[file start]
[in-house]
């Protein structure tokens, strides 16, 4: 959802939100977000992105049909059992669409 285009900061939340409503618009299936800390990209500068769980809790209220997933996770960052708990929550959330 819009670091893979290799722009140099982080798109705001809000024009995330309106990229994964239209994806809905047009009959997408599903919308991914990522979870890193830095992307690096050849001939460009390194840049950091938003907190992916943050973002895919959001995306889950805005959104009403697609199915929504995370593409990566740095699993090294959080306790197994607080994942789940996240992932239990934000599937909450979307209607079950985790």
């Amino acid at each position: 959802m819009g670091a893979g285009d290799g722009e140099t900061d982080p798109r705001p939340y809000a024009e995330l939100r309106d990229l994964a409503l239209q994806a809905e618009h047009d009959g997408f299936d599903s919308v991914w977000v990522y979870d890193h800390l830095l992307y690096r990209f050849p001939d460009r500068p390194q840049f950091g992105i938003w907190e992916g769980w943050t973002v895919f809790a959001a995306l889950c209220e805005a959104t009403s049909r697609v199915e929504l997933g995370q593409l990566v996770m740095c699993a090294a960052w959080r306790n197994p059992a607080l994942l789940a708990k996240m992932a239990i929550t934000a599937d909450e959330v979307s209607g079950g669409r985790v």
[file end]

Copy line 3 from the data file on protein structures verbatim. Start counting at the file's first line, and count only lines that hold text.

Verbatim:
């Amino acid at each position: 959802m819009g670091a893979g285009d290799g722009e140099t900061d982080p798109r705001p939340y809000a024009e995330l939100r309106d990229l994964a409503l239209q994806a809905e618009h047009d009959g997408f299936d599903s919308v991914w977000v990522y979870d890193h800390l830095l992307y690096r990209f050849p001939d460009r500068p390194q840049f950091g992105i938003w907190e992916g769980w943050t973002v895919f809790a959001a995306l889950c209220e805005a959104t009403s049909r697609v199915e929504l997933g995370q593409l990566v996770m740095c699993a090294a960052w959080r306790n197994p059992a607080l994942l789940a708990k996240m992932a239990i929550t934000a599937d909450e959330v979307s209607g079950g669409r985790v």